These are children who were not baptized as infants. The Church has suggested that at age seven a child possesses the use of reason. However, discernment and discretion are needed to determine whether or not the child does show the ability to make rational decisions. Sometimes that can be prior to age seven. (See Canon Law #11 and RCIA #252-253)

Children age 6 and younger are normally baptized using the criteria and the Order of Baptism of Children.

Children who have reached catechetical age must enter into the Rite of Christian Initiation of Adults (adapted for Children). There is no such thing as RCIC (Rite of Christian Initiation of Children). Contained within the RCIA book is a chapter entitled “Christian Initiation of Children Who Have Reached Catechetical Age” (RCIA #252-330).

First, parents must give their permission for their child to receive the Sacraments of Initiation.  Ideally, parents should be deeply involved in the initiation process and provide them with proper support.

If a child is in foster care or being raised by family members other than the biological parents, it is still important to check with the parents if possible and, if not, then the guardian may give consent, especially if a sense of permanence has been established.  The primary caregiver needs to be deeply committed to nurturing the child’s faith life.

A “Sponsor” is an adult Catholic who accompanies the child along the way.  It may be a parent or parents if appropriate.  It also may be another adult from the parish.  In situations where an entire family is coming into the Church, a Catholic family from the parish may serve as a sponsor family.  Sponsors are present for liturgical rites and are able to witness to the child’s moral character, faith and intention as much as is age-appropriate.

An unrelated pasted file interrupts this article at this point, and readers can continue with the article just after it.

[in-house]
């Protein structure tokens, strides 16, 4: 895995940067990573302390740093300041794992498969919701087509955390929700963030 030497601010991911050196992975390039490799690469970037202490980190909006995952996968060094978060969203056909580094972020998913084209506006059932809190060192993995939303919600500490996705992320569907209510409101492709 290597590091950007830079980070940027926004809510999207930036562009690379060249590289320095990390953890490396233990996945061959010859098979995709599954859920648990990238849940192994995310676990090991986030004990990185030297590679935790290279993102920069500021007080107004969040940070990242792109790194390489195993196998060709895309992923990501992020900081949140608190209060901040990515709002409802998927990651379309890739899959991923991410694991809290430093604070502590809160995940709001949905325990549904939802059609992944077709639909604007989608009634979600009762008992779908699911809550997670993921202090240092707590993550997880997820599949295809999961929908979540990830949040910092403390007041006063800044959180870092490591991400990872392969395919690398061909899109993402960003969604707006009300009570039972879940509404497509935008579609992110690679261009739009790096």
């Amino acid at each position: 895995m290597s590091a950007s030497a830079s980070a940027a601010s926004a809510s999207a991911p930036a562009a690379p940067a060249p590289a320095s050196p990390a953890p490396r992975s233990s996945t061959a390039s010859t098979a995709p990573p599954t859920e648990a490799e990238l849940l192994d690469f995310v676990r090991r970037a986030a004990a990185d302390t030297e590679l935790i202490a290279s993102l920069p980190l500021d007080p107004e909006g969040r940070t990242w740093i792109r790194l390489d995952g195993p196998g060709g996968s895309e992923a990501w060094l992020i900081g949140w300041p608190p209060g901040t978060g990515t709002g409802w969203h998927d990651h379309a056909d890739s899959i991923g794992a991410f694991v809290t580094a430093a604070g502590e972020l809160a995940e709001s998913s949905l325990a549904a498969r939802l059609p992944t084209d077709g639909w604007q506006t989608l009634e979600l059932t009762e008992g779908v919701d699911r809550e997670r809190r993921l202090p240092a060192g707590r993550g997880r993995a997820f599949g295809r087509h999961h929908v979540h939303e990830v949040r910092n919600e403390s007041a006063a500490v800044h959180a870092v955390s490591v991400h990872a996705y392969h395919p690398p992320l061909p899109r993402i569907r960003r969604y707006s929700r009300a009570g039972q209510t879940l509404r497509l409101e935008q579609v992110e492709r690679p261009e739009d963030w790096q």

A “Godparent” is present at the celebration of Baptism.  Parents may not be godparents.  The godparent provides guidance and support after baptism and throughout the child’s life.

The National Statutes on the Catechumenate #14 states, “In order to signify clearly the interrelation of the three sacraments which are required for full Christian initiation (Canon 842.2) adult candidates, including children of catechetical age, are to receive Baptism, Confirmation and Eucharist in a single Eucharistic celebration.”

Catching up with Catholic peers is not a sufficient reason to delay the Sacrament of Confirmation. 

There will be a desire to participate in the life of the Church if the children have been formed with the intention of building a relationship with Jesus Christ instead of just memorizing doctrines and facts about the Church.  It will be important to engage the entire family in parish life, especially through hospitality, ministry opportunities, and well-celebrated liturgies. 

The uncatechized, unbaptized children have different needs than the already- catechized Catholic children.  While on one hand, the children can benefit from building relationships with other children in the parish, it can also be intimidating for them.  If the children do not already have knowledge of Jesus Christ and experience conversion, putting them in a formal religion class could be overwhelming and discouraging for them.  It is important to find a balance where the children receive instruction that corresponds to their unique situation while incorporating them into the life of the parish.

Baptismal information is gathered and recorded. The children simply make a profession of faith either with the rest of their family or with parental consent. Following their reception into the Church they participate in the Parish Religious Education program and they receive the other initiation sacraments, Eucharist and Confirmation, with their peers.  They are encouraged to celebrate the Sacrament of Reconciliation before their profession of faith is made.

Additional Information:

Guide for Celebrating Christian Initiation with Children. Liturgical Training Publications (LTP), Rita Burns Senseman, Victoria Tufano, and D. Todd Williamson, 2017.

Guide to Adapting the RCIA for Children. Liturgical Training Publications (LTP), Rita Burns Senseman, 2017.

RCIA. A 5 week online seminar through our partners at the VLCFF that attends to adapting RCIA for children. See this link for more information and contact us about discounted pricing:

Children’s RCIA Catechist Training Course. TeamRCIA. Contact our department for more information on this online seminar that can be completed at your own pace.